Former deputy minister Hanipa Maidin said he had expected a more gentle solution on the handling of the transgender community in Malaysia from new de facto Religious Affairs Minister Zulkifli Mohamad.
Hanipa (above) said there was “no need” for the transgender community to be harassed, let alone arrested.
“(The law and enforcement agencies such as Federal Territories Islamic Religious Department) Jawi have to be merciful to them. Being a transgender per se should never be despised, let alone one be treated as a criminal.
“Truth be told, I was expecting the minister to come up with a more gentle solution.
“The issue of arresting the transgenders should have never even been mooted in the first place,” Amanah’s Sepang MP said in a statement.
Hanipa, who was de facto deputy law minister under the previous government, said transgenders should instead be protected.
“Transgenders ought to be treated as the weakest segment of our society. They ought to be duly protected,” he said.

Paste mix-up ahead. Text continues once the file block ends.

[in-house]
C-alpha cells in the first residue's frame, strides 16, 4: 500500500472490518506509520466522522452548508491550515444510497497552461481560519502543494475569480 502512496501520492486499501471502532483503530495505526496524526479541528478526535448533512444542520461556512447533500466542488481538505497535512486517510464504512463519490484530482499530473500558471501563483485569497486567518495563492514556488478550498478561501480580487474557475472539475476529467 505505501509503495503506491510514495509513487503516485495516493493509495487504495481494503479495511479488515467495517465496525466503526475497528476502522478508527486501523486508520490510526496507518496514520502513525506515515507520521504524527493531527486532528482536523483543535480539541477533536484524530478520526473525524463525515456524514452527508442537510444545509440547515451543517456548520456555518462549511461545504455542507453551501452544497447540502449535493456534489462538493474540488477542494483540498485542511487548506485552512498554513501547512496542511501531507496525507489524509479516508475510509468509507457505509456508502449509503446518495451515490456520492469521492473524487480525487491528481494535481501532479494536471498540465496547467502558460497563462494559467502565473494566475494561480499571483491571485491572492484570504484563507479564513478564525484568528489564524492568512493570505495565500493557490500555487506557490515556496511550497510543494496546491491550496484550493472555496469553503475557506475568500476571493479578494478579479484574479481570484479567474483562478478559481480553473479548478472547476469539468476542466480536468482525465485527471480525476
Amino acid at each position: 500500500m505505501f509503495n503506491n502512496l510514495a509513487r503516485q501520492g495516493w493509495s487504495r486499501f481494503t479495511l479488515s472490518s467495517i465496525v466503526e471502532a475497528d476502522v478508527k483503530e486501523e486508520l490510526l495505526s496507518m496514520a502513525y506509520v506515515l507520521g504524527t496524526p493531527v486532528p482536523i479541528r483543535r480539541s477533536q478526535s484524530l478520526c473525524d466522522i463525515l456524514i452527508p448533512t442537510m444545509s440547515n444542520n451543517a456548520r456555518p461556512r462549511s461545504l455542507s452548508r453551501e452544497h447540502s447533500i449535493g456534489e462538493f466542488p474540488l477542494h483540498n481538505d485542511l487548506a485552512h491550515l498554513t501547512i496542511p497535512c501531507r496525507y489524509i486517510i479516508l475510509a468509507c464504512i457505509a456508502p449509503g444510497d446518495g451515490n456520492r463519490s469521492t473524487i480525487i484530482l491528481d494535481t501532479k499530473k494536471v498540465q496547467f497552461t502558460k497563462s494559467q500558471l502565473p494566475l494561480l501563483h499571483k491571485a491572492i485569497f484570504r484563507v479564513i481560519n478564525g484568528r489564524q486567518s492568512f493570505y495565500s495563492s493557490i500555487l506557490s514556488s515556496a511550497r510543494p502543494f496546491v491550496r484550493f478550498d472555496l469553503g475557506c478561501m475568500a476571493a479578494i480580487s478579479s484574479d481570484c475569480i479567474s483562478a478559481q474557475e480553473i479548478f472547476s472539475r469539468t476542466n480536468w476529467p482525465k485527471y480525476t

This comes as Zulkifli (above), who is Minister in the Prime Minister’s Department, recently gave “full licence” to Jawi officers to carry out enforcement against the transgender community.
Zulkifli said the move was not about just arresting them but rehabilitating members of the community to “return to the right path”.
The move raised objections from the transgender community and rights groups, saying it would only fuel hatred towards the already marginalised community.
Transgender activist Nisha Ayub said this would only put them at risk of harm.
“What happened to our rights based on the Federal Constitution of Malaysia? Rights to personal liberty, equality, expression, movement, religion and so on? Why target us, the minorities? Why?” Nisha had asked.